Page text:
The spouse is not always liable for the debts contracted by his companion

A creditor can seize the property of spouses who have not signed a marriage contract..

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The spouse is not always liable for the debts contracted by his companion

A creditor can seize the property of spouses who have not signed a marriage contract

Each spouse can spend alone the contracts that are related to the maintenance of the family or the education of the children. But the debts that arise from these contracts are due by both spouses, including those who have not signed: these are the “household debts”. Specifically, it involves the registration of a child in a private school or sports club, rent, condominium fees, the mutual, the telephone line, electricity, gas, water, etc.
For these expenses, the creditor has the choice: he can ask the totality of the payment to the spouse who signed or to the other. This is usually the case when the one who is engaged is insolvent, while the other one works and has incomes …

But there are three exceptions to this rule. The first, when the expense is “obviously excessive” compared to the lifestyle of the couple. In this case, it is the husband who is committed and he alone who must pay, although it was made for the benefit of the family. In case of difficulty, the courts assess on a case-by-case basis whether the expenditure is obviously excessive or not, depending on the household income and the usefulness of the purchase. For example, on January 25, 2000, the Rouen Court of Appeal found that the purchase of a second car was excessive in relation to a household’s income …

The second exception is when a spouse subscribes to a credit alone. He must repay it alone unless the loan is for small amounts necessary for the needs of the household’s daily life. The court of appeal of Grenoble estimated on December 4, 2000, that a loan of 23 000 euros for the purchase of a kitchen is not a modest sum.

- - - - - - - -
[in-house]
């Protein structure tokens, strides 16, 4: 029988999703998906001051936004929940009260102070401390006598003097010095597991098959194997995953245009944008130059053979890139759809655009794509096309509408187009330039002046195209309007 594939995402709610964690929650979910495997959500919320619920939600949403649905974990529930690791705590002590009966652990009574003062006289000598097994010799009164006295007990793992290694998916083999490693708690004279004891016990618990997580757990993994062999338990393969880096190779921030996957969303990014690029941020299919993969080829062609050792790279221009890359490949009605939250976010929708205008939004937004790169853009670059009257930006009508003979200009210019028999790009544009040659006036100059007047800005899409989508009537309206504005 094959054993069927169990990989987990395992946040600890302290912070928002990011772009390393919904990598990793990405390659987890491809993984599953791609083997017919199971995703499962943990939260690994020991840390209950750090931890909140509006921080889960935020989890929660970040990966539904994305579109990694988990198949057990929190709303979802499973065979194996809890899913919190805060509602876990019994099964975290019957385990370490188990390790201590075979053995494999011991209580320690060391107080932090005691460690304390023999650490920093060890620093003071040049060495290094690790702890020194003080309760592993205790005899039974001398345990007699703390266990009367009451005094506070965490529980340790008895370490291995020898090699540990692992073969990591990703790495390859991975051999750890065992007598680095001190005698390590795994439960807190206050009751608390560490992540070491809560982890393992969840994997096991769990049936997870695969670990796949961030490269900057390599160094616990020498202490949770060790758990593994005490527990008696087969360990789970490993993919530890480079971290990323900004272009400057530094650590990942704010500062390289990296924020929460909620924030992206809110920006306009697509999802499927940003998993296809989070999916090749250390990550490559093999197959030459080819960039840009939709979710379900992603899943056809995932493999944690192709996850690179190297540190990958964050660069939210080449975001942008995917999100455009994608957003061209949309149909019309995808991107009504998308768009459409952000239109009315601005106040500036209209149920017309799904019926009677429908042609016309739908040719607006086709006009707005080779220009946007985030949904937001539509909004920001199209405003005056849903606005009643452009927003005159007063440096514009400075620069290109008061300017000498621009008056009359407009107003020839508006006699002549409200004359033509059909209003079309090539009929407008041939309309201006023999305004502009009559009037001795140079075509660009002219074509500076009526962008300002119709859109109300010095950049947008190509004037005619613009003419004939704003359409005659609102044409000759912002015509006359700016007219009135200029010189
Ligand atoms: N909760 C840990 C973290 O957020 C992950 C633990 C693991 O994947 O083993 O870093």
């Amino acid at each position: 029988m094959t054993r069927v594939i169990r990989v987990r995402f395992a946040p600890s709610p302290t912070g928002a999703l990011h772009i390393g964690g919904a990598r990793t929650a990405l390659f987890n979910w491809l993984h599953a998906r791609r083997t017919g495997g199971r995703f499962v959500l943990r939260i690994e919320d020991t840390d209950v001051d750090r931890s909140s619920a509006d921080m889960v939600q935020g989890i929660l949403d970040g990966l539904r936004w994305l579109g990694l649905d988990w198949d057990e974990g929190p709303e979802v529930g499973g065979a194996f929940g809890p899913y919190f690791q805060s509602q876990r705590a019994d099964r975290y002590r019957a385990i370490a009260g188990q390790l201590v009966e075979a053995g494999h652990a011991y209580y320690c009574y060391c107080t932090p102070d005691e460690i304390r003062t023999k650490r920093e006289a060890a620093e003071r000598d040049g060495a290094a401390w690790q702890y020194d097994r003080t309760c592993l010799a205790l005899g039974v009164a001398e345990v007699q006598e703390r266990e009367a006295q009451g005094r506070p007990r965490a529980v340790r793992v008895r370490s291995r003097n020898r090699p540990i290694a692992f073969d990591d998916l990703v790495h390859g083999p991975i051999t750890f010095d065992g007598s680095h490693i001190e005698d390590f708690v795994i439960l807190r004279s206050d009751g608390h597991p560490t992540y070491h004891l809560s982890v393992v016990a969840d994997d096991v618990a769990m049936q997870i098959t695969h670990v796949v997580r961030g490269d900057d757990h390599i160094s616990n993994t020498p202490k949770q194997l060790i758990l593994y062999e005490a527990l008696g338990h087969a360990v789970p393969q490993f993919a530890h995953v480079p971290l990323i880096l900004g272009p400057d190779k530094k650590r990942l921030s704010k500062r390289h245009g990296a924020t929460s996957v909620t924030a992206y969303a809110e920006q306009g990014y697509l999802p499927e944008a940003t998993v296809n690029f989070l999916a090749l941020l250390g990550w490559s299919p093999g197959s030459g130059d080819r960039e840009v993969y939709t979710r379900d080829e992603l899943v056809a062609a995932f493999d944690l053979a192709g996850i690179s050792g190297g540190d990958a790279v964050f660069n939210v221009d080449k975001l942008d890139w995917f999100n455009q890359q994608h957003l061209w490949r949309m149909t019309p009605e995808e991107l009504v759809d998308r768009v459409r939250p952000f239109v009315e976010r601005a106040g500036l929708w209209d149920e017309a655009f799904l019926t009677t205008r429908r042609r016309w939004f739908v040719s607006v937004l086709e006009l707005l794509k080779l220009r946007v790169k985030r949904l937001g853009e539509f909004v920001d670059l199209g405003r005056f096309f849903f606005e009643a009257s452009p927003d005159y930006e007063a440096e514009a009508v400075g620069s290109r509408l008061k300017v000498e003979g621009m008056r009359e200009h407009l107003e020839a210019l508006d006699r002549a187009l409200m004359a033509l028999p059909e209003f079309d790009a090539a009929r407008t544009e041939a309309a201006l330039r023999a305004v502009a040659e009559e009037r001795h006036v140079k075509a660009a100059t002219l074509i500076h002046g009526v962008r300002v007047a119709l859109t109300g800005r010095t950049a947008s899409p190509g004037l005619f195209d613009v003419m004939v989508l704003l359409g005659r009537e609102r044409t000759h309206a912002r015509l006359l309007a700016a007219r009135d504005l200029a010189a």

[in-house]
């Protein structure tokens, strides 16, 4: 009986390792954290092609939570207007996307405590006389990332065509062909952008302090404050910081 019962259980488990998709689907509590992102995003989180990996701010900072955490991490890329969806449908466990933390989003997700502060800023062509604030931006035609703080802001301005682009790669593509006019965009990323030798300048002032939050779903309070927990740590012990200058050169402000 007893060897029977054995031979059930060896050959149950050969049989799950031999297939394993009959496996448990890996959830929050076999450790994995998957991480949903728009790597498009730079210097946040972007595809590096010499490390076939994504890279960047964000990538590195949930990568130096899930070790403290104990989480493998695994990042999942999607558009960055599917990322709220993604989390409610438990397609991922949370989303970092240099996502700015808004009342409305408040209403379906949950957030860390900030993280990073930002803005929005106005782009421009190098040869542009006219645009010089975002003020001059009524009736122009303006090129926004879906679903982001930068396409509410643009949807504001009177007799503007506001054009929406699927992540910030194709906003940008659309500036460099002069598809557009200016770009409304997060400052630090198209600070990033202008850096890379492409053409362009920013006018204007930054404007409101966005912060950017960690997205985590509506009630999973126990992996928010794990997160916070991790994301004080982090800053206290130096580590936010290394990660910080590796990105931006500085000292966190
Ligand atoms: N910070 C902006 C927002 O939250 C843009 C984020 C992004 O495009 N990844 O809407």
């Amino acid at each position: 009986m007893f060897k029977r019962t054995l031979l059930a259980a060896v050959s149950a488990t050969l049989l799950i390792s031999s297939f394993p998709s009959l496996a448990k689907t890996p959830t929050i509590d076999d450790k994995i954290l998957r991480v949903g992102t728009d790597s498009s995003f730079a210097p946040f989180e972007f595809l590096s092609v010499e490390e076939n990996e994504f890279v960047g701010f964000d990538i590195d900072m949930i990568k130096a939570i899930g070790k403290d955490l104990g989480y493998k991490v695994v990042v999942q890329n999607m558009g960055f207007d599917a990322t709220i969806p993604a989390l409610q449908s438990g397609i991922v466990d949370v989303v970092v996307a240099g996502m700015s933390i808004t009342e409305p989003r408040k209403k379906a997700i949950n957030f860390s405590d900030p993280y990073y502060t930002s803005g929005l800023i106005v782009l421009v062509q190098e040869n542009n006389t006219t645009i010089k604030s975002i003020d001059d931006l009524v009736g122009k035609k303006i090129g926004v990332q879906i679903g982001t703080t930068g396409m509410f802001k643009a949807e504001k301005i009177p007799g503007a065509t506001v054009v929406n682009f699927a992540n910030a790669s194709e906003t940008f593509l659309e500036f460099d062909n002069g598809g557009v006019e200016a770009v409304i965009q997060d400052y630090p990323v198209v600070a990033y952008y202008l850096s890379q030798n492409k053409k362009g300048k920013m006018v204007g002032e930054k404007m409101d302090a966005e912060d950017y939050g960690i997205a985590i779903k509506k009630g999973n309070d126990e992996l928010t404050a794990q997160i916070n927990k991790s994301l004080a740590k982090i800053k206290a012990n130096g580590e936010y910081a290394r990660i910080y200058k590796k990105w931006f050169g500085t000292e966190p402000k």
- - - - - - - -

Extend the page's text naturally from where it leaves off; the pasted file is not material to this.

The third exception concerns credit purchases made by one spouse. Whatever their usefulness and importance, they are only due to the one who made them. The partners of a PACS are also responsible for the debts made for the “expenses of the current life”: a concept close to the household debts. As for married couples, only the one who commits is responsible for credit purchases, loans, and obviously excessive expenses. On the other hand, for cohabiting couples, everyone is responsible for their debts in all cases, even if they were made in the interest of the family.

Married but not too

As for the personal expenses of one or the other of the spouses, they must be paid by the person who makes the purchase or who goes into debt to do so. These expenses are all those that are not used by the family. It can be an investment, a professional purchase, a leisure expense … The creditor can claim the payment of these purchases only to the spouse who made the expense. A principle that must be qualified according to the marital regime of the couple.

In the case of a legal community – without a marriage contract – the creditor has the right to seize the property of the committed spouse, but also the property of the couple. On the other hand, he can not demand the salary of the spouse who has not committed himself or his personal property.

Married couples under the separation of property regime are better protected against creditors since there are then only two heritages: that of the husband and that of the wife. The creditor of one of the spouses can only seize the personal property of the latter and not the commons because … they do not exist … This is the reason why this scheme is chosen by the couples one of whom is, for example, a trader or entrepreneur. But debts made “in the interest of the family” must always be paid by both …